2018 · Podcast

GI Pearls – January 2018 – Episode 16

Show Notes for January 2018 – Episode 16
  1. Does rectal diclofenac reduce post-ERCP pancreatitis? A district generalhospital experience – Frontline Gastro
  2. 2017 IDSA Clinical Practice Guidelines for the Diagnosis & Management of Infectious Diarrhea – Clinical Infect Dis
  3. Association of Clinician Denial of Patient Requests With Patient Satisfaction – JAMA Int Med
  4. No association between PPI use and Risk of Alzheimer’s disease – Am J Gastro
  5. Adherence to Mediterranean Diet and Non-Alcohlolic Fatty Liver Disease: Effect on Insulin Resistance. – Am J Gatro
  6. Peripheral eosinophilia in patients with IBD defines aggressive disease phenotype – Am J Gastro
  7. Metal versus plastic stents for anastomotic biliary strictures after liver transplantation: a randomized controlled trial. – GIE
  8. Adherence to a Healthy Lifestyle is Associated with a Lower risk of Diverticulitis among Men – Am J Gastro
  9. Abnormal Responses to Local Esophageal Food Allergen Injections in adult patients with Eosinophilic Esophagitis – Gastro
  10. Cholear vaccine use is associated with a Reduced risk of Death in patients with Colorectal Cancer – Gastro
  11. Toronto HCC risk index:  A validated scoring system to predict 10-year risk of HCC in patients with cirrhosis – J of Hepatology
  12. Type A viral Hepatitis: Summary & Update on the molecular virology, epidemiology, pathogenesis and prevention. – J of Hepatology
  13. Association between early ERCP and mortality in patients with acute cholangitis – GIE
  14. The EPISOD study: long-term outcomes – GIE

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Podcast

GI Pearls – November-December 2017 – Episode 13

Show Notes for November-December 2017 – Episode 13
  1. Long-term proton pump inhibitors and risk of gastric cancer development after treatment for Helicobacter pylori: a population-based study – GUT
  2. Association Between Use of Thiopurines or Tumor Necrosis Factor Antagonists Alone or in Combination and Risk of Lymphoma in Patients With IBD – JAMA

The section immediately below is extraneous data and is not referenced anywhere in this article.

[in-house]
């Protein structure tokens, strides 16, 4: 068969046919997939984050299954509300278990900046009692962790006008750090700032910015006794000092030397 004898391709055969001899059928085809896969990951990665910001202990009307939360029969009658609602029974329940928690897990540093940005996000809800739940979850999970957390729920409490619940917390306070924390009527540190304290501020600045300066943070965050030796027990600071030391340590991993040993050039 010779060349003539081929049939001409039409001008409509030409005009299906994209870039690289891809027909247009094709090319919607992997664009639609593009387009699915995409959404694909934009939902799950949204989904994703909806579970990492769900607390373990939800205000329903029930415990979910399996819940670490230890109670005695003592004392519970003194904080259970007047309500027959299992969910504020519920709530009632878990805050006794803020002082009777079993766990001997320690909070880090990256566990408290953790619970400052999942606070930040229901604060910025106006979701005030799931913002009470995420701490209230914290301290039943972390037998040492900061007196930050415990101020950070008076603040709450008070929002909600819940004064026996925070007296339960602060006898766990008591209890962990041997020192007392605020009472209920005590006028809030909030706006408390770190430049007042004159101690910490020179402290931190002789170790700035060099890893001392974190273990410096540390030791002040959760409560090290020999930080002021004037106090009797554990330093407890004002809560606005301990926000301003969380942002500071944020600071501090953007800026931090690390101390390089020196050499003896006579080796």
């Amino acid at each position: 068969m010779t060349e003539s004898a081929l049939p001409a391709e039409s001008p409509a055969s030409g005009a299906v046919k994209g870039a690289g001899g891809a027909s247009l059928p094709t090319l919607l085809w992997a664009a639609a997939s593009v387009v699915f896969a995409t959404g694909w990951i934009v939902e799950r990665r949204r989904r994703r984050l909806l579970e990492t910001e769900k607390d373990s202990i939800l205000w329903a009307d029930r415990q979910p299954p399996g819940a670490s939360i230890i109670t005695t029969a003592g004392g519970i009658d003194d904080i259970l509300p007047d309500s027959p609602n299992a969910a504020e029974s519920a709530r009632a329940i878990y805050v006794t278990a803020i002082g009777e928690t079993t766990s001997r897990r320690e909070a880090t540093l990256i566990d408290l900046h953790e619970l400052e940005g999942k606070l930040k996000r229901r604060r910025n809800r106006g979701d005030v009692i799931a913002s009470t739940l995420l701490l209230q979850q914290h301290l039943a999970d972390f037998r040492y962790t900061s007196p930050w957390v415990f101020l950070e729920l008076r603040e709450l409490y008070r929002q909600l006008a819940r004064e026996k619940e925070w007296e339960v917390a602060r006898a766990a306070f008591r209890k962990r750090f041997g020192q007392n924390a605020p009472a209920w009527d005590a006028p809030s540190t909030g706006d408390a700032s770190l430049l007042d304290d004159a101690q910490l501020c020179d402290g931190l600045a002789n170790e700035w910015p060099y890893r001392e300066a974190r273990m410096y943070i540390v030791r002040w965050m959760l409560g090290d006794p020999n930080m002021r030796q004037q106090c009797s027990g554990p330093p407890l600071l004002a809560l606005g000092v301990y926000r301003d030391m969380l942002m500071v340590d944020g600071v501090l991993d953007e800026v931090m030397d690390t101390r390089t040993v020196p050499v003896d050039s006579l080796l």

3. Complications of Bariatric Surgery: What You Can Expect to See in Your GI Practice – Am Journal Gastro
  4. Oversuse of Repeat Upper Endoscopy in the Veterans Health Administration: A Retrospective Analysis – Am Journal Gastro
  5. Estrogen replacement reduces risk and increases survival time in of women with HCC – CGH
  6. Hepatitis C virus testing for case identification in persons born during 1945–1965: Results from three randomized controlled trials. –  Hepatology
  7. Population based paternity rate and partner birth outcomes among Utah men with IBD – Am J Gastro
  8. Agreement between home-based Measurement of stool calprotectin and ELISA Results for Monitoring Inflammatory Bowel Disease Activity – CGH
  9. Prevalence of Eosinophilic Gastroenteritis and Colitis in a Population-based Study – CGH
  10. Tongxie Formula Reduces Symptoms of Irritable Bowel Syndrome – CGH
  11. Chromoendoscopy for Surveillance in Ulcerative Colitis and Crohn’s Disease: A Systematic Review of Randomized Trials – CGH
  12. Long-Term Efficacy and Safety of Cyclosporine in a Cohort of Steroid-Refractory Acute Severe Ulcerative Colitis Patients from the ENEIDA Registry (1989–2013): A Nationwide Multicenter Study – Am J Gastro
Article · CGH · Uncategorized

HCC in the absence of Cirrhosis

We often talk to
Hepatocellular_carcinoma_1.jpgour patients with cirrhosis regarding the risk of HCC, and putting aside the debate as to the efficacy of screening for such, most of our patients get the ultrasound twice yearly, +/- AFP every so often, and we cross our fingers and hope for the best, given how non-existent effective therapy for HCC is (other than resection).

This article in CGH – which regained the title of my second most favorite GI journal this week, is an article from the Texan folks, discussing HCC in the absence of cirrhosis.

This is a review of the Veteran’s Affairs database (boy would I love to get my hands on that!), 2005-2011 diagnoses of HCC, which was limited to 1500 random charts (obtained from a total of 10,695 HCC diagnoses).

~80% of the patients diagnosed with HCC had cirrhosis. Which means ~20% did not. Who are these remaining folks?

Many had metabolic syndrome, NAFLD, but some had no risk factors whatsoever.  It is interesting that in the cohort of 43 patients with what authors defined as “No cirrhosis – very high probability” – many still had some fibrosis.

In any case, logistic regression to look for associations and risk factors for HCC in absence of cirrhosis was conducted. Results:

NAFLD, HCV, HBV, Alcohol abuse, Metabolic syndrome, Others (hemochromatosis, autoimmune hepatitis, A1-AT deficiency). Idiopathic – only in 13 out of 194 patients!

Conclusions: 

  1. Glad to know that we are aware of major risk factors for HCC even in the absence of cirrhosis.
  2. No evidence as of yet to expand the risk pool to screen patients without evidence of cirrhosis.
  3. If chemoprevention is ever developed, now we know a good population to apply it in ( ex – Maybe Metformin?.
  4. It would be nice to have a large data dump of such patients on a national level, and include other variables in analysis, such as factors associated with good outcome or poor outcome. I suppose we can wait for the next paper.